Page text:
“In the past ten years, we have invested over £1.5m in the local fleet – in addition to a further £700,000 through the Community prawn quota scheme. We look forward to continued development of good working relationships with the fisheries sector – and with Macduff in particular,” he said.

Euan Beaton, chairman of Macduff Shellfish, added that it became apparent very quickly that CnES and themselves had the same ambitions and that by Macduff providing financial assistance alongside the Outer Hebrides Fisheries Investment Scheme they could provide greater financial support to more fishermen.

“Macduff is a family business and one which has been working from the sea for over 132 years. We know from first-hand experience that fishing never happens in isolation.

“The journey from the sea to the plate relies on the hard work and expertise of many different people whose livelihoods are critical to the communities we are part of. The funding initiative is about giving fishermen the best chance of success.

“The relationship is bearing considerable and early fruit. Macduff has expanded its langoustine buying in the Western Isles and now also buys scallops, whelks and crabs from local fishermen,” he told Fishing News, adding that the story from Stornoway is one of good news for fishermen and employment opportunities ashore, and therefore the local economy in general.

Skipper Iain McLean: “The financial support Macduff provided enabled me to purchase a considerably better boat than I originally anticipated. Rather than starting with possibly a smaller and older single rig trawler, it was possible to jump several rungs up the ladder with the purchase of the 16.8m twin rig trawler Lead Us.

“By enabling us to put in more working days during the winter months, this class of vessel also made it easier to get experienced local crewmen, which are invaluable.

“Without doubt, due to the involvement of Macduff I consider myself to have been extremely fortunate.”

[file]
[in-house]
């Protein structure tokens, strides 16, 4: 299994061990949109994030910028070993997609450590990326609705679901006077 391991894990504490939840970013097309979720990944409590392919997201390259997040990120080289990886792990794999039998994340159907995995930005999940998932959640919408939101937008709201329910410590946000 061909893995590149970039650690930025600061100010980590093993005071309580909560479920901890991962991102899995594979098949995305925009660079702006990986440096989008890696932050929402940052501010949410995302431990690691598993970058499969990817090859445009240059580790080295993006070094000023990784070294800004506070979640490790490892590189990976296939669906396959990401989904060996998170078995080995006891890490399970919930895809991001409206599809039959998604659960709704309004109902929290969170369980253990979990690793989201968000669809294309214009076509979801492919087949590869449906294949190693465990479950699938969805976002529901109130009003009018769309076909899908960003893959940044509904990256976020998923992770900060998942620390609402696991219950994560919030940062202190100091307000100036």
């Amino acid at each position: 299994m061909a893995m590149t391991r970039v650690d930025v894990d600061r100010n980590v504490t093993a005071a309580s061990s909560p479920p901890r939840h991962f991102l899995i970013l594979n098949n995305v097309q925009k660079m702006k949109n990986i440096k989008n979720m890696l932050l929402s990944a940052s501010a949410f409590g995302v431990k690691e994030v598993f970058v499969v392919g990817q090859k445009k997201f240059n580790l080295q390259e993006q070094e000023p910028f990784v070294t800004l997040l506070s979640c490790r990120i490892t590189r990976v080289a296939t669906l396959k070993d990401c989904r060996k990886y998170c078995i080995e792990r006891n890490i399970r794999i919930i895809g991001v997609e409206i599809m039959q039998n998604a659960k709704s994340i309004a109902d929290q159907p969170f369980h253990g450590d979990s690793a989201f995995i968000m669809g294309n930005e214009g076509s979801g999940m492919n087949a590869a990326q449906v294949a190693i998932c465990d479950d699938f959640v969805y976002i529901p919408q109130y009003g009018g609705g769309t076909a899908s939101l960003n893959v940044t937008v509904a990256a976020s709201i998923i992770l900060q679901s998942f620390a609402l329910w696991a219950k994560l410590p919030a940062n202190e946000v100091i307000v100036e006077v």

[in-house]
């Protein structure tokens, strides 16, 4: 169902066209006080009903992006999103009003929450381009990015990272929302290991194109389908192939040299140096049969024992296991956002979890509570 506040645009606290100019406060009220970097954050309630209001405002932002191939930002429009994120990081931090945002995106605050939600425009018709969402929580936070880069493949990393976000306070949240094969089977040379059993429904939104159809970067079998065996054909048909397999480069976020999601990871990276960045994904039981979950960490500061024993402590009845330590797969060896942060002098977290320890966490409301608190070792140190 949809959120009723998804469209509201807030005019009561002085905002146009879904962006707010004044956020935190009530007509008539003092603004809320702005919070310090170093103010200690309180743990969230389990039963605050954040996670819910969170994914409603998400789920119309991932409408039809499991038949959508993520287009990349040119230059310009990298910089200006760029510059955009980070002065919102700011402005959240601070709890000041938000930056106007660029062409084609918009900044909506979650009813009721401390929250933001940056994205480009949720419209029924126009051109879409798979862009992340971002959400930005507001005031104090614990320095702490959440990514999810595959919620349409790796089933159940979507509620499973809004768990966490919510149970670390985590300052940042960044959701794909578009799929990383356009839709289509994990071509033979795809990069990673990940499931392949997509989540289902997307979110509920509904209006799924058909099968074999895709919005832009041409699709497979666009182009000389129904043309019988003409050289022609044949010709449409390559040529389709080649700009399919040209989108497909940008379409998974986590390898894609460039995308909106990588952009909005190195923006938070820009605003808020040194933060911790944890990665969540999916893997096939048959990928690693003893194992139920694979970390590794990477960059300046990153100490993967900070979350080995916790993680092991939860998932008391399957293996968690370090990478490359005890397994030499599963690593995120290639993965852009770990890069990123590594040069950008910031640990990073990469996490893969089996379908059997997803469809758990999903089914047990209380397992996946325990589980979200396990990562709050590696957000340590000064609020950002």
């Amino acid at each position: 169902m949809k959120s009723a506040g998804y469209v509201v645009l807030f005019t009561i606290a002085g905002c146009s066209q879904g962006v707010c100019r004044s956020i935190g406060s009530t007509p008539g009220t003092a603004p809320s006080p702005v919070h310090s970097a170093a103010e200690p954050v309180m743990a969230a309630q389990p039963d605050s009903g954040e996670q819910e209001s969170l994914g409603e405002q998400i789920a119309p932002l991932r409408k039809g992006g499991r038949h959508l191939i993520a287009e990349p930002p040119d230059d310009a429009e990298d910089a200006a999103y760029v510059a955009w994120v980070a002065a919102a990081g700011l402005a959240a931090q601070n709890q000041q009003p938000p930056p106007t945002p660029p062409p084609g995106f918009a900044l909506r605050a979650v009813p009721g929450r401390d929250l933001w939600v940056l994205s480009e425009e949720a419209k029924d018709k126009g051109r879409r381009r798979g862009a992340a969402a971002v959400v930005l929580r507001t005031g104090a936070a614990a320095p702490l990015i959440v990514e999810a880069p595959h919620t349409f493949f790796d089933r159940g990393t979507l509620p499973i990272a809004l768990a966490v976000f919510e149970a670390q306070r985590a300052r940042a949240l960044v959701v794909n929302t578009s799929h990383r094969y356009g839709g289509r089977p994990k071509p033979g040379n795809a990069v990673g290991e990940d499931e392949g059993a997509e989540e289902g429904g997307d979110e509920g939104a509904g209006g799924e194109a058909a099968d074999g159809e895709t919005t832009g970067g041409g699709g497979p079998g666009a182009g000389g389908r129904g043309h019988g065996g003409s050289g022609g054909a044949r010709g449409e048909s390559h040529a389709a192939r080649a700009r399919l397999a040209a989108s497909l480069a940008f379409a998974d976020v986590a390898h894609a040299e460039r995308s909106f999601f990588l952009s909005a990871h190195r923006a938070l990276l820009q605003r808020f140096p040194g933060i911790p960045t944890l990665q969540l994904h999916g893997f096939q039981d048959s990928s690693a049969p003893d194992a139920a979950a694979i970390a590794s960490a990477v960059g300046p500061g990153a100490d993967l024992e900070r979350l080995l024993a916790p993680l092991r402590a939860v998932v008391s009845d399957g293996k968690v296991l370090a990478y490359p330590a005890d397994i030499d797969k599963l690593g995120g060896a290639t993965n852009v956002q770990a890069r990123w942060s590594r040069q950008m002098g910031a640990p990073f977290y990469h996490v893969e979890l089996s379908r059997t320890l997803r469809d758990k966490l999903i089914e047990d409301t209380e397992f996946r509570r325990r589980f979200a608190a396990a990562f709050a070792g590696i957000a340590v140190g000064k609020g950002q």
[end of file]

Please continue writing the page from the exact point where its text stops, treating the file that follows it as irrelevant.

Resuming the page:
Skipper Donald Morrison: “In providing needed investment, Macduff are a brilliant help to Stornoway fishermen. The company came with a good reputation of being supportive to skippers, and this is certainly proving to be the case. “By sustaining increased quayside prices, Macduff has given the Stornoway fleet a major and very timely lift. The increased level of help now available has made some modernisation possible.

“Having sold my previous boat (the 12m Athena SY 201) this upgrading will continue when a suitable replacement trawler is sourced. The support Macduff provide is allowing skippers to purchase more suitable vessels, while leaving some money to adapt boats to personal needs.”

Skipper Calum McIver: “The arrival of Macduff Shellfish in Stornoway has been the catalyst which has provided the opportunity for local skippers to invest in newer vessels. Macduff working in partnership with CNES, WIFA and RBS has enabled my partner Iain Murray and I to purchase the Prevail in addition to the Kaylana SY 21 which is now skippered by Kevin Munro and his crew with both vessels landings into the Stornoway factory.

“Without the contribution provided by Macduff it would not have been possible to own the two vessels. Prevail gives a safer working environment for my crew and I, and the refrigerated hold will provide greater flexibility to fish further offshore during periods of reduced catches on inshore grounds.”

Quality orientated developments in Stornoway factory

Since taking over from Youngs Seafoods on 11th September 2013, Macduff have invested in a range of new prawn processing machinery, including a new grading line and packaging equipment.